but also many different university departments cover walking issues.
As a result professionals in the field have a variety of training
backgrounds and qualifications.
3.7 There is a need for those who provide
higher education to ensure that walking issues are properly addressed
as core mandatory subjects in those courses of particular relevance.
These include: architecture; urban design; town and transportation
planning; civil; highway and traffic engineering.
3.8 The group also believed that there was
a need for potential employers (local authorities, central government,
pressure groups, consulting engineers and consultants, for examples)
to forge links with higher education institutions through the
professional bodies. Unfortunately this does not appear to be
happening at present. Improved linkages would lead to better identification
of training needs and skills development.
3.9 A fairer and more consistent means of
obtaining skills was thought to be necessary by the group. The
routes to professional qualifications should allow those from
non-traditional backgrounds to progress. The development of the
transportation National/Scottish Vocational Qualifications (N/SVQs)
may well prove to be beneficial but currently too little experience
of their application exists. N/SVQs cover various aspects of training
that relate to walking and pedestrian issues but which might be
expanded. Marketing of pedestrian facilities, for example new
routes, was seen by the groups to be a particular weakness.
3.10 A leaflet to make people aware of the
different routes available if pursuing a career providing for
walking and cycling has been prepared by the working group and
is soon to be published by DETR.
3.11 At the request of the working group,
research was commissions by DETR into the training undertaken
by professionals. The report, "Cycle Initiatives RegisterProfessional
Training Extension", included an assessment of the need for
education and vocational training for walking professionals as
well. (A Traffic Advisory Leaflet [TAL 10/99 Cycling Initiatives
Register] was also produced which was sent to all local authorities
and there was also an accompanying diskette available.) Further
research into the nature of education and training for walking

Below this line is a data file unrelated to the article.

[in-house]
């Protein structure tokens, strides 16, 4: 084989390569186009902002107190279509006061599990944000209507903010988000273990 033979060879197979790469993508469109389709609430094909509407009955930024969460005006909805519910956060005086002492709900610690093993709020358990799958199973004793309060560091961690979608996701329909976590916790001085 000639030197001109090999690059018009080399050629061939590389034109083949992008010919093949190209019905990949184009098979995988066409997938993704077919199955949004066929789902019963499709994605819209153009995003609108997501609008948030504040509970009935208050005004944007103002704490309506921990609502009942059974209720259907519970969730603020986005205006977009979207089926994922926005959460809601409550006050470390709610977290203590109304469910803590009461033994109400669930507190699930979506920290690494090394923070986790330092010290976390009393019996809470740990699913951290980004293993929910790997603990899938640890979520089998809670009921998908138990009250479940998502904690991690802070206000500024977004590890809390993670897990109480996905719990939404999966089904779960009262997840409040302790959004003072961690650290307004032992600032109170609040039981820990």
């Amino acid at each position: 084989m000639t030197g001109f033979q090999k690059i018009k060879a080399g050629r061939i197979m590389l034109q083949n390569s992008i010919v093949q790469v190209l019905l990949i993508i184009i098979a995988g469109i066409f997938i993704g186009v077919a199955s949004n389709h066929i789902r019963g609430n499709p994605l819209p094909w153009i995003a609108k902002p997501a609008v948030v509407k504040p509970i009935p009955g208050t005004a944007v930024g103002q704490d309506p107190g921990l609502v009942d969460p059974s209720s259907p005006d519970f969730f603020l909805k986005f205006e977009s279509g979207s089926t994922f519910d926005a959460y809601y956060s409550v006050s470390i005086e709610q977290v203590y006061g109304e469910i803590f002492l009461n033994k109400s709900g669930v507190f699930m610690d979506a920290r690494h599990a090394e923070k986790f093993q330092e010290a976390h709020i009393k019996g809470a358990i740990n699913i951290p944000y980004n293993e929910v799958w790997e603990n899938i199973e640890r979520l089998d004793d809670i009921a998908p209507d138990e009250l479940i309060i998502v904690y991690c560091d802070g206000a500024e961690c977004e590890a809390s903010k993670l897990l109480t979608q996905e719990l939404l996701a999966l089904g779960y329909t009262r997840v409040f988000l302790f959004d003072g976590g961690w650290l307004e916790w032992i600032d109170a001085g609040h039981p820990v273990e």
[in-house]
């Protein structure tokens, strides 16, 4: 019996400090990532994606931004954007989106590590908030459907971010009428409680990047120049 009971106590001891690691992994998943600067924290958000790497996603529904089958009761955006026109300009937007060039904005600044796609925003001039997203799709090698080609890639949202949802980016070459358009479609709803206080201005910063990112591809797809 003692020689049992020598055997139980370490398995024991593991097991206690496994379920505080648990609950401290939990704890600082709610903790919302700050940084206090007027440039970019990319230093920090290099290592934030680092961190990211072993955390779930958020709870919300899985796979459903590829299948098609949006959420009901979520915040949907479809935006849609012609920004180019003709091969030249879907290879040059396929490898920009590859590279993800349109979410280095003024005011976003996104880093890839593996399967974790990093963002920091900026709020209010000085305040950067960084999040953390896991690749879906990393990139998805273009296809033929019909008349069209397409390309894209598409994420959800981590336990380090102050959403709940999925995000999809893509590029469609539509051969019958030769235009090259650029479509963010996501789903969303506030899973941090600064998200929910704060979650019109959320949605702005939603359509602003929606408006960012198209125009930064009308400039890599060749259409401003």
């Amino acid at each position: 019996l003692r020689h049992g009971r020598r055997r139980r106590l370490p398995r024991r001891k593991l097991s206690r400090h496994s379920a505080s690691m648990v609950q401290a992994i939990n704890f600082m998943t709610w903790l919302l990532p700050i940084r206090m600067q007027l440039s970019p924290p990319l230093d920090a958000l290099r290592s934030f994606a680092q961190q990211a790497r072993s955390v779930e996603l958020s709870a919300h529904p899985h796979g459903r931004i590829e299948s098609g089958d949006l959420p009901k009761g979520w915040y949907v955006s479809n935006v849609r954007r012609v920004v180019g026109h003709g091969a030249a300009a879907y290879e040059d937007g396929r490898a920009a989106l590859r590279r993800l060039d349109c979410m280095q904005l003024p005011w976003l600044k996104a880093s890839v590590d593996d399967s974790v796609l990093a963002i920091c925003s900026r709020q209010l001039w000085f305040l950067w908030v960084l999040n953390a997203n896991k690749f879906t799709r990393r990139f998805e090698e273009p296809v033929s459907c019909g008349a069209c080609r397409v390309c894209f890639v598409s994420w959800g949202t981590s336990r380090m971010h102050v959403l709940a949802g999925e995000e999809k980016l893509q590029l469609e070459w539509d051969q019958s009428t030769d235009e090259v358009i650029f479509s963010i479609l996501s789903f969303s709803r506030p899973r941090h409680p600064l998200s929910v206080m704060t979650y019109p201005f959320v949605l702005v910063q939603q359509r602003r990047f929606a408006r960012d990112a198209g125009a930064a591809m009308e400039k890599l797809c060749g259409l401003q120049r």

provision may be warranted.
3.12 Despite the existence of CPD (Continuing
Professional Development) courses, practitioners undertake little
training while in their employment. Many depend on publication
alone. Local authorities may not be able to allocate sufficient
resources to training and information gathering and professionals
therefore may be unaware of the information and guidance that
Information and guidance
3.13 Much information, guidance and advice
is available and the group prepared an extensive list of publications
covering policy, design guidance, disaggregated by type. This
is due to be placed on the National Cycling Forum's web site.
The problem appears to be that professionals suffer from "information
overload" and find it difficult to identify the most useful
and relevant sources of guidance from the vast number of publications
on the subject. As a result they may be unaware of recent developments.
This may change, however, with improved Internet access to information
Other Outputs of the Working Group
3.14 Three articles have been published
by the group: "Planning for Cycling and Walking: Improving
Professional Training", in Highways & Transportation
and Survey journals; "Mechanisms to Deliver Suitable Skills
Regarding Bicycles for Those Entering Cycle Planning/Engineering,
and to raise the Status of Those Already Working in This Area"
also in Highways & Transportation.
4. ANSWERS TO
4.1 The contribution of walking to the Urban
Renaissance, healthy living and reducing dependency on cars.
Towns and cities initially grew because they
were locations where people could easily congregate to do business
and trade. Movement was primarily on foot. As a result, the physical
environment of historic areas is often designed more towards travel
on foot than other modes. The role of walking in historic centres
as well as other urban areas should be developed.
4.2 In planning and designing urban areas